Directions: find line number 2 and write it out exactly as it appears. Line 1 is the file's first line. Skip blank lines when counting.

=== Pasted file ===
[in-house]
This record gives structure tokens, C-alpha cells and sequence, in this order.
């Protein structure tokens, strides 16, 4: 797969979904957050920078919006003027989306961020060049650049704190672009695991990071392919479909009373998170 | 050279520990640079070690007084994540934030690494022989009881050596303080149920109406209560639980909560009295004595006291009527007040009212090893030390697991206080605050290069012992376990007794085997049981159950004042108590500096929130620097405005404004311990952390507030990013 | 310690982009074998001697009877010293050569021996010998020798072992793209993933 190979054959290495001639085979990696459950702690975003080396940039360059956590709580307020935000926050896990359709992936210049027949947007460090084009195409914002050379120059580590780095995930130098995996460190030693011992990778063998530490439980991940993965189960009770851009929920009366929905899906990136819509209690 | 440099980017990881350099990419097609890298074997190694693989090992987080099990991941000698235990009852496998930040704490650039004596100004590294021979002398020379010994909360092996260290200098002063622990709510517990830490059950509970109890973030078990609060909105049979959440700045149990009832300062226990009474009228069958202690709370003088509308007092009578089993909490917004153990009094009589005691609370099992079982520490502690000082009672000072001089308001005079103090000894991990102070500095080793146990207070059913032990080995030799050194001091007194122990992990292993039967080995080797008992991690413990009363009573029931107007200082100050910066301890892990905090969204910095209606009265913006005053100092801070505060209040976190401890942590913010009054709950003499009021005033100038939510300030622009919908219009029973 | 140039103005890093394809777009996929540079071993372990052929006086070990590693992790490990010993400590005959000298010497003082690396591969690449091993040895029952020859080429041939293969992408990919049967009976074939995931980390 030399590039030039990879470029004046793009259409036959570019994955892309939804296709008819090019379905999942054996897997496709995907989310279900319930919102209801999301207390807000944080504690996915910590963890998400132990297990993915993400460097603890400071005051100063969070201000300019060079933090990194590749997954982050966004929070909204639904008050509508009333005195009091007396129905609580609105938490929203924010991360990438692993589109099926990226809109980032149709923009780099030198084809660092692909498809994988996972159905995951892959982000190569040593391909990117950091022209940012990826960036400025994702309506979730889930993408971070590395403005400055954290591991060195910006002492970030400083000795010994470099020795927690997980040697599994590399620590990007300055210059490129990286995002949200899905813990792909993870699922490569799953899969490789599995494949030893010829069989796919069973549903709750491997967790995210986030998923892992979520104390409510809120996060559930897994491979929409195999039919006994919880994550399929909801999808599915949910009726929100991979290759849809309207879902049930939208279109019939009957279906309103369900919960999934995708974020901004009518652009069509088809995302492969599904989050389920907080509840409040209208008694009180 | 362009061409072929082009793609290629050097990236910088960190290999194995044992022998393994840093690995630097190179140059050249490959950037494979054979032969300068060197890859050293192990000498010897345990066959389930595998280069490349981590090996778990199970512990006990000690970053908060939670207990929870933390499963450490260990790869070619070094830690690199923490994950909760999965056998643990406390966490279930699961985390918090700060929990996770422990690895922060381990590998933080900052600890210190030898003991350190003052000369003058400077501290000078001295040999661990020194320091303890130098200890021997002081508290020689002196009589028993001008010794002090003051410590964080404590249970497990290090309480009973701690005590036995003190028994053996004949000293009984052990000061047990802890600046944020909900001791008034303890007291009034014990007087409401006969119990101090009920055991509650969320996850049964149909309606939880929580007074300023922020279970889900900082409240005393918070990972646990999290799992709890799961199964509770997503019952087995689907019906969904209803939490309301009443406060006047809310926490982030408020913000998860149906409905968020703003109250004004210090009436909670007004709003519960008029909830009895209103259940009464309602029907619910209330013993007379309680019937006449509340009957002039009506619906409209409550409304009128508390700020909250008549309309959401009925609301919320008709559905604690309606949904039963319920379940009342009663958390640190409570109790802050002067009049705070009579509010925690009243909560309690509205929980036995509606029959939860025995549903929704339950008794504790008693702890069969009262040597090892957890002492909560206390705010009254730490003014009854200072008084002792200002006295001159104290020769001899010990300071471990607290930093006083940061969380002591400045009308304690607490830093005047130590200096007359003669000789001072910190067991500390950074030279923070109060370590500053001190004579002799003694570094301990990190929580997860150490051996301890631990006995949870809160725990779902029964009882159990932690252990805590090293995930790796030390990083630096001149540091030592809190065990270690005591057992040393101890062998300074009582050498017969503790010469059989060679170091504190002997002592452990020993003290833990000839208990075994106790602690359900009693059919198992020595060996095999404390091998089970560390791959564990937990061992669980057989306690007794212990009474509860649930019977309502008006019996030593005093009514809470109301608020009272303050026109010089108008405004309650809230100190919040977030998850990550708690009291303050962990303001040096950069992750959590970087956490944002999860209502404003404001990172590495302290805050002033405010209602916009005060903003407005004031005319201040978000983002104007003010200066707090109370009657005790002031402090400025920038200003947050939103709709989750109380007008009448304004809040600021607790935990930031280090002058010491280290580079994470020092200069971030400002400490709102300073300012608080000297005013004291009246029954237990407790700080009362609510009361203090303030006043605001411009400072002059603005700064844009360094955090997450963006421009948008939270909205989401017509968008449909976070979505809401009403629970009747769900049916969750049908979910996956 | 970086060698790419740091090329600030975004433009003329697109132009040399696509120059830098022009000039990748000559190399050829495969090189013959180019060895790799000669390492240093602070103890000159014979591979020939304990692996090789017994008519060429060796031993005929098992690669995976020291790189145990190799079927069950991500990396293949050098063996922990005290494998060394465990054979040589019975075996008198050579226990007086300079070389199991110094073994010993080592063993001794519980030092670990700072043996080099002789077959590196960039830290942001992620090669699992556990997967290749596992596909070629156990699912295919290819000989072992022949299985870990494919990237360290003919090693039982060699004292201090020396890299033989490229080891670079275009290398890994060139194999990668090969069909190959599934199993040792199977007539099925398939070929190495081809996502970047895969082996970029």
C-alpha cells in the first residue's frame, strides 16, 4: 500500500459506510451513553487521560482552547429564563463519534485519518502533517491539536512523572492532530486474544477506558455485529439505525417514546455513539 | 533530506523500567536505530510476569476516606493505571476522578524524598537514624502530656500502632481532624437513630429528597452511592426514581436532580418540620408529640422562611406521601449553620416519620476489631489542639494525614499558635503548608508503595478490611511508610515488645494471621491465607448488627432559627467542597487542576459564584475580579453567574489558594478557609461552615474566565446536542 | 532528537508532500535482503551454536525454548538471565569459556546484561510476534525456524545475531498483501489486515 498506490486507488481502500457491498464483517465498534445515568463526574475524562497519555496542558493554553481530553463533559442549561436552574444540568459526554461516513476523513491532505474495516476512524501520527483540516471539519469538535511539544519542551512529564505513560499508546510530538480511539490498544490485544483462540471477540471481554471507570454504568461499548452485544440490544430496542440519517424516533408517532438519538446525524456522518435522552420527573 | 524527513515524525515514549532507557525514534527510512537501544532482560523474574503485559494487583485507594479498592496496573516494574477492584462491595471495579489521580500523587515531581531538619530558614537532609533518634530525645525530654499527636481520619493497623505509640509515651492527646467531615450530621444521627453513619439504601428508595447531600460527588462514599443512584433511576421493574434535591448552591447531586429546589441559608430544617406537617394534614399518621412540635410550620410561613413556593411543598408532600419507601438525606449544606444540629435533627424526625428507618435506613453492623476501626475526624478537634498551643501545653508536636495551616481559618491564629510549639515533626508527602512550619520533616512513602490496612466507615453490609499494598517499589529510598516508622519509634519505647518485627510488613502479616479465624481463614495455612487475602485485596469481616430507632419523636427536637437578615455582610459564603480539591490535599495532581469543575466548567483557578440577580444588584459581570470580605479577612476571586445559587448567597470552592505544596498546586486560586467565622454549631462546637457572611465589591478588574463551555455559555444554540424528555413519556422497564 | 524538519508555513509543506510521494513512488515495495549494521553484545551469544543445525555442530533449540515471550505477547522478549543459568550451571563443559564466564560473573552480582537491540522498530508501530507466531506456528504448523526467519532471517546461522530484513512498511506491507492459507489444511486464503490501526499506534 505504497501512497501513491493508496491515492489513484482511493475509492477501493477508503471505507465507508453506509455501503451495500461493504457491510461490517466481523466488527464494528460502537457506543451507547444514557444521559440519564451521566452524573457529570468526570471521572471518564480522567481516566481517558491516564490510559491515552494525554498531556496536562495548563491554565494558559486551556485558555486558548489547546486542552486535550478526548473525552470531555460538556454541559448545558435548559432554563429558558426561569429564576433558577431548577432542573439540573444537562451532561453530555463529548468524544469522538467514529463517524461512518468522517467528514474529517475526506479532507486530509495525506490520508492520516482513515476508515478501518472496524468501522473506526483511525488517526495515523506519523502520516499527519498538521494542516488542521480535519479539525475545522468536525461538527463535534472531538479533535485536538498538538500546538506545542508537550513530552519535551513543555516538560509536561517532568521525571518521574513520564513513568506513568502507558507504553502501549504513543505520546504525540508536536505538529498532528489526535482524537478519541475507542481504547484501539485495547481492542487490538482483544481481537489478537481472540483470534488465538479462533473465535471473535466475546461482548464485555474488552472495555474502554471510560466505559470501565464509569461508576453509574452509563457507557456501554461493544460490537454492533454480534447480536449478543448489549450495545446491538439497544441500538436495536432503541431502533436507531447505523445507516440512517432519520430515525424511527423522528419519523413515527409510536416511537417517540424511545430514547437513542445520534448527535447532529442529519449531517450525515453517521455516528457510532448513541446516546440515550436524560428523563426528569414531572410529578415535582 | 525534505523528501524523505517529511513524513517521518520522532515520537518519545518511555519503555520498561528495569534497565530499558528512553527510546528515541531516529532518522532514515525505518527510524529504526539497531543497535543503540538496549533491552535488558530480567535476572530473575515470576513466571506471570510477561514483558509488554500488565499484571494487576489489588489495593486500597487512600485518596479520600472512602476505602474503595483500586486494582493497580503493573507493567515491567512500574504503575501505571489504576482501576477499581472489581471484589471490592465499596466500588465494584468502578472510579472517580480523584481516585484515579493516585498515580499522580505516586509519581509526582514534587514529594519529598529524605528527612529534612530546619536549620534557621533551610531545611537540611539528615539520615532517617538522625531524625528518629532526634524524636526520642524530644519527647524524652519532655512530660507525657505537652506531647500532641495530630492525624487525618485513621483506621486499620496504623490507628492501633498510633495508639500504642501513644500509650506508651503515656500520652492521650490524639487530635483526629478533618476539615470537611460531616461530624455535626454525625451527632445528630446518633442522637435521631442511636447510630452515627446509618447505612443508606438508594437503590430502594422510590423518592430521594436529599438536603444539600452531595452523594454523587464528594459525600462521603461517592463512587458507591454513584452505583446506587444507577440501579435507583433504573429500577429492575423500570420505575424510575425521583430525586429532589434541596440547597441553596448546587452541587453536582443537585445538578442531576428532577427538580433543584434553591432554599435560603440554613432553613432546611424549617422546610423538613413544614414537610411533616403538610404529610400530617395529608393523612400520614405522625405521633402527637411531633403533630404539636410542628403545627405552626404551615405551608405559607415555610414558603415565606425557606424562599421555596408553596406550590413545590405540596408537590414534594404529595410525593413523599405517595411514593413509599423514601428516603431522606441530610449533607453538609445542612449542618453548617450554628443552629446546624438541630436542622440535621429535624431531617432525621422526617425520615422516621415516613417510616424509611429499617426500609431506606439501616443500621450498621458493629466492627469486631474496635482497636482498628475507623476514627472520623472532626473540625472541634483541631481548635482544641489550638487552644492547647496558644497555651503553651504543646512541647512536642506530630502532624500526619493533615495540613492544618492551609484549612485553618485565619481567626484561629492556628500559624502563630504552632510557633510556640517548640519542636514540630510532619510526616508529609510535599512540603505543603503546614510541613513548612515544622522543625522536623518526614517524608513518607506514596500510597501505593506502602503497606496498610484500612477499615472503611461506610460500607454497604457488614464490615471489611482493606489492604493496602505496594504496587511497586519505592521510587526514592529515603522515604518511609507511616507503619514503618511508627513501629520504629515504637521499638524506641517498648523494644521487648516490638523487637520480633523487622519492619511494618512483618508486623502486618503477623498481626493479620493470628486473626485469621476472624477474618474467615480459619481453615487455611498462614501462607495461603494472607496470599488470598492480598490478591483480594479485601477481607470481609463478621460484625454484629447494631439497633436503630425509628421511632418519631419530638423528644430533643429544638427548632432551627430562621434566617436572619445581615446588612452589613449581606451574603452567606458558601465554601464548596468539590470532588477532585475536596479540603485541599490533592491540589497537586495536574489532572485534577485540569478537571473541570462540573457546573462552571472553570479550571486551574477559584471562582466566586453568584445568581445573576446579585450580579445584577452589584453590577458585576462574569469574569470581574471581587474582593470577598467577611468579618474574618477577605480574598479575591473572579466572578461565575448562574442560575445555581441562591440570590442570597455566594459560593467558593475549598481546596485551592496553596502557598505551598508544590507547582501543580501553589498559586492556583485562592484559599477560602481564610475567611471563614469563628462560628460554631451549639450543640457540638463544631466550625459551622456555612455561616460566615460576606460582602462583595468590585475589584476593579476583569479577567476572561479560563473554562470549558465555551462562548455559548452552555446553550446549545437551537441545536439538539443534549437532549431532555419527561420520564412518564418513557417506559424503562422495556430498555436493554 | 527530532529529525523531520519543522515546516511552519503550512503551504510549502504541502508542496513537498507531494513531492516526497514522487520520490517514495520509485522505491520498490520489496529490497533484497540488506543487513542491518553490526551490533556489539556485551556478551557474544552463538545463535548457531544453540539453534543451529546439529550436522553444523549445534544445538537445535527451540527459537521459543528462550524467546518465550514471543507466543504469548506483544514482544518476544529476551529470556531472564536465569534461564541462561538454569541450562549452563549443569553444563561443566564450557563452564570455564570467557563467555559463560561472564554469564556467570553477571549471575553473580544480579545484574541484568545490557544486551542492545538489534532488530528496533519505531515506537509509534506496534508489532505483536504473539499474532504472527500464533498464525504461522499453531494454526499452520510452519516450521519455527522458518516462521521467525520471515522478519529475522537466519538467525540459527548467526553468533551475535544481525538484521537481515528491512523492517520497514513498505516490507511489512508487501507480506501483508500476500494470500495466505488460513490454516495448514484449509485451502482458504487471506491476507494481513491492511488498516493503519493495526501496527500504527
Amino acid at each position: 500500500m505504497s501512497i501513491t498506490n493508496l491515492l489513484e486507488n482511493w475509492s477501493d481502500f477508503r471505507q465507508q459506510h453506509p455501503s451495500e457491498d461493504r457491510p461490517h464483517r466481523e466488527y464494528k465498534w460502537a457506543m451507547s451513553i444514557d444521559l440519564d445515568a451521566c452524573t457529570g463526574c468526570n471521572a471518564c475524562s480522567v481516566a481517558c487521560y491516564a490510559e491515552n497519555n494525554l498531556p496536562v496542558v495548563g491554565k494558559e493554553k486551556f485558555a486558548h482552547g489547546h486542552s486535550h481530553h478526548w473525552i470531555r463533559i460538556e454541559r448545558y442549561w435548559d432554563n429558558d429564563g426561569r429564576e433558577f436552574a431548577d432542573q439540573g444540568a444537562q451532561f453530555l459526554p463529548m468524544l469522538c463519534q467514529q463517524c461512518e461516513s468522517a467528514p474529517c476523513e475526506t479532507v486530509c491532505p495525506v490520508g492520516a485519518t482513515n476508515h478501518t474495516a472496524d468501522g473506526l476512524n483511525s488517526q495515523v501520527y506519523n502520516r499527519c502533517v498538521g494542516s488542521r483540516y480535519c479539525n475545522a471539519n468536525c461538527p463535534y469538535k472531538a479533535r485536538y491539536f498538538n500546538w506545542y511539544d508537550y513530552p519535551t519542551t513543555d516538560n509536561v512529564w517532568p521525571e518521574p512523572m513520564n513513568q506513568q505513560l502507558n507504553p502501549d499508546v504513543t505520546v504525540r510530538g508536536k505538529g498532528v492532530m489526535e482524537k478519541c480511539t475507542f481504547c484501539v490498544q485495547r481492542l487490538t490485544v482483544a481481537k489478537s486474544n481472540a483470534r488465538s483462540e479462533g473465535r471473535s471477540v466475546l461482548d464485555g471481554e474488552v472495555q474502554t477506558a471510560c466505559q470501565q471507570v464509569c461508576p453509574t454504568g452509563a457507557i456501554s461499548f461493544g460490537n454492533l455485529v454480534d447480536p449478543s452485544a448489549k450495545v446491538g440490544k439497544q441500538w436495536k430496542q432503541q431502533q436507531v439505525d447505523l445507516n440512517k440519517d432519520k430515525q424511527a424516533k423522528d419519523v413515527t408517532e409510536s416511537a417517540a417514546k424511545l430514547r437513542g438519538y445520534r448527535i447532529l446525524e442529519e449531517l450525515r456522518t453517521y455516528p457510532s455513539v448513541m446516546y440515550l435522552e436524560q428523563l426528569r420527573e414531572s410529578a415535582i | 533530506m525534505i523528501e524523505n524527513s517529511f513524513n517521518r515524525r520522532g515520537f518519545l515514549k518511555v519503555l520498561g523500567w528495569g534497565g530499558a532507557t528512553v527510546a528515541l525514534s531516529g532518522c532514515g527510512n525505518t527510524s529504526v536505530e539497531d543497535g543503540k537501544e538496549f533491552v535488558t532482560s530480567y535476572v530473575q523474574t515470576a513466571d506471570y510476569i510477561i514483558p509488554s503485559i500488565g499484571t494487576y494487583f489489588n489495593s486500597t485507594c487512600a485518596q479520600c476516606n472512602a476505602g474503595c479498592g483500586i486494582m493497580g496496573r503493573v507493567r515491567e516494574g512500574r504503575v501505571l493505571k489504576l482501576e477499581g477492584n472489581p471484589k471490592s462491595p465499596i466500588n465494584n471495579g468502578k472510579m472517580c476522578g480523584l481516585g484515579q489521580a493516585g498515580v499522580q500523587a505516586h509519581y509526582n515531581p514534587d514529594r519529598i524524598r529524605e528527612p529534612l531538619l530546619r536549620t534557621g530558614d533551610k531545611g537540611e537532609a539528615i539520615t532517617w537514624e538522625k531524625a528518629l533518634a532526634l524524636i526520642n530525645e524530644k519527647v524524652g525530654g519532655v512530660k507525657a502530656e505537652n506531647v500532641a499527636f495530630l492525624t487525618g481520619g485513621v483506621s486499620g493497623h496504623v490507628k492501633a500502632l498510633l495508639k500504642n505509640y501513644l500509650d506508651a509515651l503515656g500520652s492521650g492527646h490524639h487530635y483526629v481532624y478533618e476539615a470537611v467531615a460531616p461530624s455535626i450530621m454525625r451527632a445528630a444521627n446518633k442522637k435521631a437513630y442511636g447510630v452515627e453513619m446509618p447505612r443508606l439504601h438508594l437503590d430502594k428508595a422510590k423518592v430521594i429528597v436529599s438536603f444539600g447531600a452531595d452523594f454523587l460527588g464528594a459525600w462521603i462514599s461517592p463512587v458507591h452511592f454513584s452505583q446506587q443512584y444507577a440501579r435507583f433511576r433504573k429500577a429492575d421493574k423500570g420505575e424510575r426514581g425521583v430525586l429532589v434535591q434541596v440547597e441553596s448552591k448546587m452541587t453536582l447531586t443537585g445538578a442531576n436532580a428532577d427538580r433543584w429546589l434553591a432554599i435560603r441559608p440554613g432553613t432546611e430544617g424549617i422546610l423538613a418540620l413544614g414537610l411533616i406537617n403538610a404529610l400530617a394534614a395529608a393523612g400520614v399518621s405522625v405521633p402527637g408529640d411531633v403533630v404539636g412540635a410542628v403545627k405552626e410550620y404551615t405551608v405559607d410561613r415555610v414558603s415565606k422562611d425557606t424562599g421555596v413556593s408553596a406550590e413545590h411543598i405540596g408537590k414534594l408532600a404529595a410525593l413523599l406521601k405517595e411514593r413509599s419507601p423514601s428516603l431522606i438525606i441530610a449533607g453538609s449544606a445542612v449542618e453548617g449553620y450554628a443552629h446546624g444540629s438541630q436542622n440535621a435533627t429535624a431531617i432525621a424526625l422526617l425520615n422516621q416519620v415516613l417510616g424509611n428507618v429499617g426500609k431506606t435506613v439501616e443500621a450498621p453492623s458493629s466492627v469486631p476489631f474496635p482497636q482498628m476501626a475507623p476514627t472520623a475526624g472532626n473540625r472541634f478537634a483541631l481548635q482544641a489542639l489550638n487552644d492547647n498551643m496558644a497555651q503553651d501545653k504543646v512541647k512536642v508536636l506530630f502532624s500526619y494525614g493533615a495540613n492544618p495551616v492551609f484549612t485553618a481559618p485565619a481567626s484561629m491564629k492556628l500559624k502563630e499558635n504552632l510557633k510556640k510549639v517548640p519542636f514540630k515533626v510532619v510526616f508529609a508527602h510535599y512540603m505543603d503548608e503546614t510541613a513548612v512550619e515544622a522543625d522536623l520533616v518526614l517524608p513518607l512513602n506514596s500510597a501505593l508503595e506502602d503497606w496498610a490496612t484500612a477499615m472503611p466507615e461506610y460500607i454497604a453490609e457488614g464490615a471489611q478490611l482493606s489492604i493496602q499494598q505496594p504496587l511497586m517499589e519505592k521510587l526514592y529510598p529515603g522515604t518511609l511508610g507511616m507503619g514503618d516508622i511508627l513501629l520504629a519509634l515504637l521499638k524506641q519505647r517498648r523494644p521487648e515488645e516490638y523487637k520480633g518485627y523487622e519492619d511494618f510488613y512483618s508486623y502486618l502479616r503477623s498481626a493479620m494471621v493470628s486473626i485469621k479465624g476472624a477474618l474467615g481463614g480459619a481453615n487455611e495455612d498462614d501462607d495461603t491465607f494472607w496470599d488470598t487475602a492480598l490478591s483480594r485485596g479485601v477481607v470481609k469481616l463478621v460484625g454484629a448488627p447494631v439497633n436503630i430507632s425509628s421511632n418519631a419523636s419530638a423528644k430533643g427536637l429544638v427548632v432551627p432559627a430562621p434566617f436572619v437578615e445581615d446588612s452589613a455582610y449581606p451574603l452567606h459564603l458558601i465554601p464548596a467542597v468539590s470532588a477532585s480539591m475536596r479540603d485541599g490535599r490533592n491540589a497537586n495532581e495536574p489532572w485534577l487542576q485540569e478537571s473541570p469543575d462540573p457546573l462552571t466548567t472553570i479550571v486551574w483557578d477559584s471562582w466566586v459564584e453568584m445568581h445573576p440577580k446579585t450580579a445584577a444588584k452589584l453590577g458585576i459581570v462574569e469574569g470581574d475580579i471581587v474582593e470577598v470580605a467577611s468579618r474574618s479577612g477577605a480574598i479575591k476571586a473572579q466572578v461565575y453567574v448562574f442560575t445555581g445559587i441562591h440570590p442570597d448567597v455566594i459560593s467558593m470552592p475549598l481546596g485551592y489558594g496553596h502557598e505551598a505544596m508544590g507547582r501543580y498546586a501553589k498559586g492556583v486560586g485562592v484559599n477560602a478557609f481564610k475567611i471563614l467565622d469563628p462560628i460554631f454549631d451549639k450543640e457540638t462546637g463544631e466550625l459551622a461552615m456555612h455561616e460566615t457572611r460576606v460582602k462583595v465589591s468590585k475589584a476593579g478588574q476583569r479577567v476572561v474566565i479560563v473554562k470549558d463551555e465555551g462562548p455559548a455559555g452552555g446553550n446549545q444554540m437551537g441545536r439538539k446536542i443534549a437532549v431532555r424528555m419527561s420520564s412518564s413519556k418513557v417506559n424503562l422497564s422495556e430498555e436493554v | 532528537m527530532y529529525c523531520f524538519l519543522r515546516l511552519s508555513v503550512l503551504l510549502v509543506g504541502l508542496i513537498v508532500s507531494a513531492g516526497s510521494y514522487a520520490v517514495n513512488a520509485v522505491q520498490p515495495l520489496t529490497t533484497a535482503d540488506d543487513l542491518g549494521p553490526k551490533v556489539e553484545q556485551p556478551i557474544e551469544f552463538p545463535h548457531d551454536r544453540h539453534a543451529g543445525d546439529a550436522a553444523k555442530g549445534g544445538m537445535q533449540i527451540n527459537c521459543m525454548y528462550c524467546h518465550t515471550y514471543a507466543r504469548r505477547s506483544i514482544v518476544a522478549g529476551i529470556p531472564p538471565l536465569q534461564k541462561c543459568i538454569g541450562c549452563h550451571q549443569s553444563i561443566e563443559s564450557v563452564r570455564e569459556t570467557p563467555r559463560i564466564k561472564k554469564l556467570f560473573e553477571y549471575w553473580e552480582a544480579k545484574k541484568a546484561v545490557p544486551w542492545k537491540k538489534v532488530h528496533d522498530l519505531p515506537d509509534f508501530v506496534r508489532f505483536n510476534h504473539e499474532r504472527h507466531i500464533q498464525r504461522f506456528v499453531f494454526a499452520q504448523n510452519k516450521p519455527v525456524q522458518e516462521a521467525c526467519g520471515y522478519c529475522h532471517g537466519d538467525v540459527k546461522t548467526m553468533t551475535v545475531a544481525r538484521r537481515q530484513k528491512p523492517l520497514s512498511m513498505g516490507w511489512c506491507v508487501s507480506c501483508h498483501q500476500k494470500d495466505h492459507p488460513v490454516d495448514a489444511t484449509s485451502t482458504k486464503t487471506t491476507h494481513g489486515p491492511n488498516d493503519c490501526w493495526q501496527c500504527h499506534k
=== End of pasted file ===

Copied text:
This record gives structure tokens, C-alpha cells and sequence, in this order.